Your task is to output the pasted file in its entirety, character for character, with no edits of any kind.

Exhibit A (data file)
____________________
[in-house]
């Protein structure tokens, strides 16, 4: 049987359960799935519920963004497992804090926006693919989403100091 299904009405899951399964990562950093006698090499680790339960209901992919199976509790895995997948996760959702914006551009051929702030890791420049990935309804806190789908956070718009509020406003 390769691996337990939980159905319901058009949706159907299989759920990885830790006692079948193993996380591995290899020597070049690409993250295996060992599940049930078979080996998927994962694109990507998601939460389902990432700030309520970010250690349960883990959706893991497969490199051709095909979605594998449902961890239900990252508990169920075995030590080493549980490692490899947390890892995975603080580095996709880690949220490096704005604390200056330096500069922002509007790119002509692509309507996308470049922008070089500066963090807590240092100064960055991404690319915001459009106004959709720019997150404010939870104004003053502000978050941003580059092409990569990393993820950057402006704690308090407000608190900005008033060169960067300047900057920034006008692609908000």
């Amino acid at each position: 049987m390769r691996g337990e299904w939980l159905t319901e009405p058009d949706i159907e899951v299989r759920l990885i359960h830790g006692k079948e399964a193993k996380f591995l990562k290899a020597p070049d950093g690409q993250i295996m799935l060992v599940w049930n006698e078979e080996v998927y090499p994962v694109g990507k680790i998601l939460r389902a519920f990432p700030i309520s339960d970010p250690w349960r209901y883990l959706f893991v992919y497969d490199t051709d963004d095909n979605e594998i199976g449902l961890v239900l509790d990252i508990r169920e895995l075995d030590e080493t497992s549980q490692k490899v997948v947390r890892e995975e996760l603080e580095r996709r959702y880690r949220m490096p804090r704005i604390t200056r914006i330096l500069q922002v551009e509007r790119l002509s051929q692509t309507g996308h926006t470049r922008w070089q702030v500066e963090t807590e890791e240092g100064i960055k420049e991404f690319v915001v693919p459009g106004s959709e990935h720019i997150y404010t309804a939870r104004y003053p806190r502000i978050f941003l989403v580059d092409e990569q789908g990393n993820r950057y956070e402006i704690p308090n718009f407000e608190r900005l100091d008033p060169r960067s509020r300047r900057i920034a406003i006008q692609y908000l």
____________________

[in-house]
């Protein structure tokens, strides 16, 4: 049987359960799935519920963004497992804090926006693919989403100091 299904009405899951399964990562950093006698090499680790339960209901992919199976509790895995997948996760959702914006551009051929702030890791420049990935309804806190789908956070718009509020406003 390769691996337990939980159905319901058009949706159907299989759920990885830790006692079948193993996380591995290899020597070049690409993250295996060992599940049930078979080996998927994962694109990507998601939460389902990432700030309520970010250690349960883990959706893991497969490199051709095909979605594998449902961890239900990252508990169920075995030590080493549980490692490899947390890892995975603080580095996709880690949220490096704005604390200056330096500069922002509007790119002509692509309507996308470049922008070089500066963090807590240092100064960055991404690319915001459009106004959709720019997150404010939870104004003053502000978050941003580059092409990569990393993820950057402006704690308090407000608190900005008033060169960067300047900057920034006008692609908000």
């Amino acid at each position: 049987m390769r691996g337990e299904w939980l159905t319901e009405p058009d949706i159907e899951v299989r759920l990885i359960h830790g006692k079948e399964a193993k996380f591995l990562k290899a020597p070049d950093g690409q993250i295996m799935l060992v599940w049930n006698e078979e080996v998927y090499p994962v694109g990507k680790i998601l939460r389902a519920f990432p700030i309520s339960d970010p250690w349960r209901y883990l959706f893991v992919y497969d490199t051709d963004d095909n979605e594998i199976g449902l961890v239900l509790d990252i508990r169920e895995l075995d030590e080493t497992s549980q490692k490899v997948v947390r890892e995975e996760l603080e580095r996709r959702y880690r949220m490096p804090r704005i604390t200056r914006i330096l500069q922002v551009e509007r790119l002509s051929q692509t309507g996308h926006t470049r922008w070089q702030v500066e963090t807590e890791e240092g100064i960055k420049e991404f690319v915001v693919p459009g106004s959709e990935h720019i997150y404010t309804a939870r104004y003053p806190r502000i978050f941003l989403v580059d092409e990569q789908g990393n993820r950057y956070e402006i704690p308090n718009f407000e608190r900005l100091d008033p060169r960067s509020r300047r900057i920034a406003i006008q692609y908000l």